I built my very first niche website in 2012 – around the exact same time that I started this blog. I’ve had a blast over the past couple of years learning all the ins and outs of how to build, rank and monetize niche websites. Even more fun though is the relationships I’ve built and the awesome community of niche site builders that I’ve gotten to know mostly as a result of putting myself out there by blogging about everything I do right here. One of the people I’ve gotten to know more recently is this cool cat named Curt. His story is very similar to mine and I thought readers of this site would enjoy reading about it – along with some very helpful tips. So… the following is an epic guest post by Curt. Enjoy!
A couple weeks ago, Dan wrote an article over on NicheSiteProject.com about building your niche site portfolio up so that you can quit your job.
It was a pretty honest, raw take on what it’s like to scale up and replace (or supplement) your current income with income earned online with niche sites.
He went over real life examples of earnings (including the ever-important RPM metric) and how expenses can start adding up.
What I want to talk about today is how to manage this all and set yourself up for success, even in the face of an ever-changing Google algorithm and the uncertainty of online revenue.
Oh, and if you’re looking for business professor type material, you’re not going to find it here.
I’m working my way through all of this right now, coming up with systems and processes, so this is me speaking from real life experience, not as someone who has either worked in systems-heavy environments or got a degree in business management.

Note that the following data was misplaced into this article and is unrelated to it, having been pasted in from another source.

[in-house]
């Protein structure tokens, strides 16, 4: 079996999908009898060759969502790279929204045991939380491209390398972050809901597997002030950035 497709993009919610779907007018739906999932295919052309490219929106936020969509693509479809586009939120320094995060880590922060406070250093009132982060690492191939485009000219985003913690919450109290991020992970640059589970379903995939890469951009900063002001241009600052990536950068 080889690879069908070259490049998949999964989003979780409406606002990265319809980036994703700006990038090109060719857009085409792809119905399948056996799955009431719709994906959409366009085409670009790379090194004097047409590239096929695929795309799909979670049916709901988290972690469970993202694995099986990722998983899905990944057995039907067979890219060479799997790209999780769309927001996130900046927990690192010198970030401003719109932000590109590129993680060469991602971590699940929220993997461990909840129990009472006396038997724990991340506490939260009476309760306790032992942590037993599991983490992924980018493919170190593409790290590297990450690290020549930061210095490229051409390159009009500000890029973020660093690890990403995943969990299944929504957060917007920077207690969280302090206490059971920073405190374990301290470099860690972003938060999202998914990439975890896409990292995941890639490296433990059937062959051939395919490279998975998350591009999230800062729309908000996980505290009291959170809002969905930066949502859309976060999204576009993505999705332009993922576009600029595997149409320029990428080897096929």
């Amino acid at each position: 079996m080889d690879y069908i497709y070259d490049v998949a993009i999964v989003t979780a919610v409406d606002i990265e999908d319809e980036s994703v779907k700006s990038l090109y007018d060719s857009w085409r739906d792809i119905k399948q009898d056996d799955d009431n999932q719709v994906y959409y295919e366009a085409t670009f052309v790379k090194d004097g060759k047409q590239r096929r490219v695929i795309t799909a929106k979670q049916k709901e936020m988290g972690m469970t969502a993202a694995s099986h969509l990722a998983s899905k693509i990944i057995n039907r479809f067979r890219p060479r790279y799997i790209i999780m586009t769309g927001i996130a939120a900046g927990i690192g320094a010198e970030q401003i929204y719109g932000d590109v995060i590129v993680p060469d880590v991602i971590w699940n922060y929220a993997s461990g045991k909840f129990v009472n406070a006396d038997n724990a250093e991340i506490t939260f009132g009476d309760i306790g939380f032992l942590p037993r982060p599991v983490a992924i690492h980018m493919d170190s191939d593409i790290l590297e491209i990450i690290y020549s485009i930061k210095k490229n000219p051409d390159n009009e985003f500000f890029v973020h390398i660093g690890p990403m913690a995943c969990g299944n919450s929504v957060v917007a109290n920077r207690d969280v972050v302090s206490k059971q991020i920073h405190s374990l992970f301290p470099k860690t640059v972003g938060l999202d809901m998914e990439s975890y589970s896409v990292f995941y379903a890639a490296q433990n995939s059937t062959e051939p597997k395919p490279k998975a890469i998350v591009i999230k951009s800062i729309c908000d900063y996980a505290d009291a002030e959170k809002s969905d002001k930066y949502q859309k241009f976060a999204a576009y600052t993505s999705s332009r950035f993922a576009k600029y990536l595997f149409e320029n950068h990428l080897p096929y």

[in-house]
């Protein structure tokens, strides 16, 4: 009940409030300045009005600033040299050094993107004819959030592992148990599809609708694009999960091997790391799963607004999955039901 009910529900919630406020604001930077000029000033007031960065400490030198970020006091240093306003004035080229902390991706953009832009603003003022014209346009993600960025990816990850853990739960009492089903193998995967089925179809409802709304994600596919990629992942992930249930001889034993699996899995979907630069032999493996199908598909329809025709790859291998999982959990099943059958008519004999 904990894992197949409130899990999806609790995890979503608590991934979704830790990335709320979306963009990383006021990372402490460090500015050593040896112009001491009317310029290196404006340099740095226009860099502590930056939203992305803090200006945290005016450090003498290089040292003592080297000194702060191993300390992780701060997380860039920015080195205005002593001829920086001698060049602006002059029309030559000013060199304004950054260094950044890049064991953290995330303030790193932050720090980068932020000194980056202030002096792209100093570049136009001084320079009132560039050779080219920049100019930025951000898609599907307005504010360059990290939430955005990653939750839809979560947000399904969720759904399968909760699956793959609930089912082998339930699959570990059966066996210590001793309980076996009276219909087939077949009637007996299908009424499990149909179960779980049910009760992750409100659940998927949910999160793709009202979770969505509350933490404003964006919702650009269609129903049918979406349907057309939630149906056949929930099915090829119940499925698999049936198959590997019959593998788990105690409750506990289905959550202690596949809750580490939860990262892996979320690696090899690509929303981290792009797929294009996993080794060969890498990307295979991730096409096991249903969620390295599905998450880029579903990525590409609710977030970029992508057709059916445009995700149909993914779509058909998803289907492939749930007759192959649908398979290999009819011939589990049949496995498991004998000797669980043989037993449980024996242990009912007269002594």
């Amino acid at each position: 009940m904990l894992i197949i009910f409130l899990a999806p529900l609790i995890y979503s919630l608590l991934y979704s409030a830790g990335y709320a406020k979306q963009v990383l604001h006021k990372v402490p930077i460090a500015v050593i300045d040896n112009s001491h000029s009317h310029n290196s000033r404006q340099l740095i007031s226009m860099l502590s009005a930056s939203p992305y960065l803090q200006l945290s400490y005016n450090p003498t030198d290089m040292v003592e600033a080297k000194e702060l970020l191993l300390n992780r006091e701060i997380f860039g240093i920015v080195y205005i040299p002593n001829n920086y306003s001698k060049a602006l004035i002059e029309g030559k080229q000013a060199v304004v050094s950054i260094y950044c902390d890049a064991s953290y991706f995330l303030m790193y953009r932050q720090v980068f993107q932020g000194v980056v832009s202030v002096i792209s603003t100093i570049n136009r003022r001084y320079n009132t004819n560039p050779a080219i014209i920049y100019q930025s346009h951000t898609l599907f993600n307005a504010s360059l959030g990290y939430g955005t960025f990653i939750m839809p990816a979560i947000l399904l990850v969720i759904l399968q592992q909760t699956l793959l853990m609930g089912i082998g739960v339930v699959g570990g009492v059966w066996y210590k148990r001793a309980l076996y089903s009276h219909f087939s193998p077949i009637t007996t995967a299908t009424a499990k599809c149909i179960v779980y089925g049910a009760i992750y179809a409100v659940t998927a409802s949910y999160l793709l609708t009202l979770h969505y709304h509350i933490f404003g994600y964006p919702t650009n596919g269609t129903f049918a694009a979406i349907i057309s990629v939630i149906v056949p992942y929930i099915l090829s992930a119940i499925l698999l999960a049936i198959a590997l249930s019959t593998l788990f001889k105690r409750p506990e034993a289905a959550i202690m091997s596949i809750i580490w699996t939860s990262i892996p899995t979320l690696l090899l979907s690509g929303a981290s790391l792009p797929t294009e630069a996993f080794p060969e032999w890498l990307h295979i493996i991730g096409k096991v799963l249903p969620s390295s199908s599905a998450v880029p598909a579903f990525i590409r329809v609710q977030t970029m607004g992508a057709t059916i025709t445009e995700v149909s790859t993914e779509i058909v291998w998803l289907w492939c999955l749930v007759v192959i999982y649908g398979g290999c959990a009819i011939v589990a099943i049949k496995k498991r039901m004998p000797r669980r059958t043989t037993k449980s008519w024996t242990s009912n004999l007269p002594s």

We’ll get through this as a couple of dudes taking a go at this online income thing, and see where we end up.
What the flip do I know about any of this?
That’s a good question. I told you it wasn’t going to be some business professor type material. Maybe that’s what you’re looking for, but I know I’d prefer to hear some tactics of what’s working for real people in their day to day lives.
I built my first niche site in 2012, basically following Pat Flynn’s Niche Site Duel 1.0 method. It made roughly $50 per month from Adsense from conception to sale earlier this year, and lit a fire in me that has led me to pursue this full time.
I’ve now got a handful of money sites and sell 100% spam free DA20+ domains over at Domain Colosseum with Dan. I work from home and my online earnings make up a majority of my income.
It hasn’t all been a straight forward rising graph from the first pennies earned from Adsense, though. I made $8,000 from one site in December last year, only to see it fall to under $400 by February. That’s a devastating blow, and one that you need to be able to bounce back from if you want to turn this SEO thing into a business.
Let’s find out the types of things I’ve done to rebound from a terrifying start to the new year and start building my SEO-based business.
This is so important.
And also one of the hardest things to implement and master.
My inspiration for systems comes in large part from Jon at AuthorityWebsiteIncome.com. I know Dan even mentioned him in his last post over at Niche Site Project, but you’ve really got to have a read through every post on Jon’s site if you want to learn about applying systems to niche sites and online businesses.
Systems are what stop you from wasting time on tasks that are not necessary to advance your business, and allow constant measurement and improvement that will make you more efficient and earn you more money.
Systems tell you what to do in each aspect of your business.
Let’s take starting a new site as an example. Do you have a system in place for putting a site together?
One of the decisions I’ve made recently in my business relates to planning (more on that below). I’m going to be building 2 new sites per quarter, so I had to come up with a plan that I could follow each time so that I don’t miss a step, spend too long on something that isn’t necessarily beneficial, or spend too much money.
I have a New Site Flow Chart that includes the following rows: